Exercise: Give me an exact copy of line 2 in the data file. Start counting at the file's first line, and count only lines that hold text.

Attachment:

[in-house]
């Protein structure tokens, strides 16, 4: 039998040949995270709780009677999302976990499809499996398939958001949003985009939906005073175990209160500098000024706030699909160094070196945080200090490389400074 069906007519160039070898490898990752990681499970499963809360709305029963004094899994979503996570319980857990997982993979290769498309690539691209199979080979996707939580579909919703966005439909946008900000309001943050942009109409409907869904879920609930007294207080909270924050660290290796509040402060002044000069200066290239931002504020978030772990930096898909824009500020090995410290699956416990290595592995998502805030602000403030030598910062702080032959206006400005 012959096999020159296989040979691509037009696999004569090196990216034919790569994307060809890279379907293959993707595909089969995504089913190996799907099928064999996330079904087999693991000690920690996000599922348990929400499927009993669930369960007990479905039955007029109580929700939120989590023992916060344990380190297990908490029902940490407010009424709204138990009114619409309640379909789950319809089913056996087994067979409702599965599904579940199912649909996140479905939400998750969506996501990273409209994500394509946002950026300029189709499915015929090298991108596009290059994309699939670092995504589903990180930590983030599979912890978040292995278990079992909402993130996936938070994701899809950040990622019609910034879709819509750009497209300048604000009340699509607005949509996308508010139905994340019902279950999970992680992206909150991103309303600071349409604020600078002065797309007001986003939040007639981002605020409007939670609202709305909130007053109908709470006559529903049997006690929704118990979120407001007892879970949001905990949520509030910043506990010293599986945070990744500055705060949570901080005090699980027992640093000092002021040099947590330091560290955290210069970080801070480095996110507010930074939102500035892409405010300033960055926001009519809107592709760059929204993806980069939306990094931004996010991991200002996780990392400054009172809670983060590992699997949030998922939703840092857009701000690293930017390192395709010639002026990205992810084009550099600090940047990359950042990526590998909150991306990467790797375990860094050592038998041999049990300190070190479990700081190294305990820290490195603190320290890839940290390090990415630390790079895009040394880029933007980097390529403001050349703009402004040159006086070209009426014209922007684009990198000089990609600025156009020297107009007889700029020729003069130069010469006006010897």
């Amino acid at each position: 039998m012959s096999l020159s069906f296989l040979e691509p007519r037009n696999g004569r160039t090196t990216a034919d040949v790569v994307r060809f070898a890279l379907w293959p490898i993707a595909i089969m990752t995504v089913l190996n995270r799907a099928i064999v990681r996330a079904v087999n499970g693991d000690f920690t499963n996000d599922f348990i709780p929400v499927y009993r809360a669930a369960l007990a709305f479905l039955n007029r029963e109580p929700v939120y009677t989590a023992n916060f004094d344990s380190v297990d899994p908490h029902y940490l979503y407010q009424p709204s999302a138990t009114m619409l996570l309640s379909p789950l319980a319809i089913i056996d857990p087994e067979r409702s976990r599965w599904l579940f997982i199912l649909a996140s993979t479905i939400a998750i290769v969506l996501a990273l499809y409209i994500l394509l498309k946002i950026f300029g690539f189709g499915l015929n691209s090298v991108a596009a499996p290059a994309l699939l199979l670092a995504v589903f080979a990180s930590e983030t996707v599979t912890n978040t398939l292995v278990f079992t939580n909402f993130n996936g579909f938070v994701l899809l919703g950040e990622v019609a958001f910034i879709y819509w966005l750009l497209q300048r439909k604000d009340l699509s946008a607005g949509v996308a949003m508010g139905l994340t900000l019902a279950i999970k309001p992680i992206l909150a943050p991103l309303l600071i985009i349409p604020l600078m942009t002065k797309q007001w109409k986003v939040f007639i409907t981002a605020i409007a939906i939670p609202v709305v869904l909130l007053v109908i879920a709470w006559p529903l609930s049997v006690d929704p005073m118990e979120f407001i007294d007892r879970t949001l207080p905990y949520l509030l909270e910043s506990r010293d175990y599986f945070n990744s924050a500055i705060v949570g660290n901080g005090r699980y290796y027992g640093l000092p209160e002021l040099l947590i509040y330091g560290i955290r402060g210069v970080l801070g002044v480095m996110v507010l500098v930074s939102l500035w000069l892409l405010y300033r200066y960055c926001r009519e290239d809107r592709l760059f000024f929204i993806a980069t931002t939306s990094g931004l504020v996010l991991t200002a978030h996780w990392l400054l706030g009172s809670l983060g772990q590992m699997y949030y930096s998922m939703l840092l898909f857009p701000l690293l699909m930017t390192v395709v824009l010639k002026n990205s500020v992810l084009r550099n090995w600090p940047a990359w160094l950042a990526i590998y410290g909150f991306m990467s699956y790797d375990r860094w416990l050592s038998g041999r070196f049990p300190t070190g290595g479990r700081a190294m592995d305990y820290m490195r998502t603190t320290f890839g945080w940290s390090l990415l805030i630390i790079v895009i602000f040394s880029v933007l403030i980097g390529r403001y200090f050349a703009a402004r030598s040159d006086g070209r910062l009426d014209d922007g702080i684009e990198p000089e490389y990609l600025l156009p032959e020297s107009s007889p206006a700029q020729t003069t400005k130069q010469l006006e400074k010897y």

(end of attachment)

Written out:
């Protein structure tokens, strides 16, 4: 039998040949995270709780009677999302976990499809499996398939958001949003985009939906005073175990209160500098000024706030699909160094070196945080200090490389400074 069906007519160039070898490898990752990681499970499963809360709305029963004094899994979503996570319980857990997982993979290769498309690539691209199979080979996707939580579909919703966005439909946008900000309001943050942009109409409907869904879920609930007294207080909270924050660290290796509040402060002044000069200066290239931002504020978030772990930096898909824009500020090995410290699956416990290595592995998502805030602000403030030598910062702080032959206006400005 012959096999020159296989040979691509037009696999004569090196990216034919790569994307060809890279379907293959993707595909089969995504089913190996799907099928064999996330079904087999693991000690920690996000599922348990929400499927009993669930369960007990479905039955007029109580929700939120989590023992916060344990380190297990908490029902940490407010009424709204138990009114619409309640379909789950319809089913056996087994067979409702599965599904579940199912649909996140479905939400998750969506996501990273409209994500394509946002950026300029189709499915015929090298991108596009290059994309699939670092995504589903990180930590983030599979912890978040292995278990079992909402993130996936938070994701899809950040990622019609910034879709819509750009497209300048604000009340699509607005949509996308508010139905994340019902279950999970992680992206909150991103309303600071349409604020600078002065797309007001986003939040007639981002605020409007939670609202709305909130007053109908709470006559529903049997006690929704118990979120407001007892879970949001905990949520509030910043506990010293599986945070990744500055705060949570901080005090699980027992640093000092002021040099947590330091560290955290210069970080801070480095996110507010930074939102500035892409405010300033960055926001009519809107592709760059929204993806980069939306990094931004996010991991200002996780990392400054009172809670983060590992699997949030998922939703840092857009701000690293930017390192395709010639002026990205992810084009550099600090940047990359950042990526590998909150991306990467790797375990860094050592038998041999049990300190070190479990700081190294305990820290490195603190320290890839940290390090990415630390790079895009040394880029933007980097390529403001050349703009402004040159006086070209009426014209922007684009990198000089990609600025156009020297107009007889700029020729003069130069010469006006010897």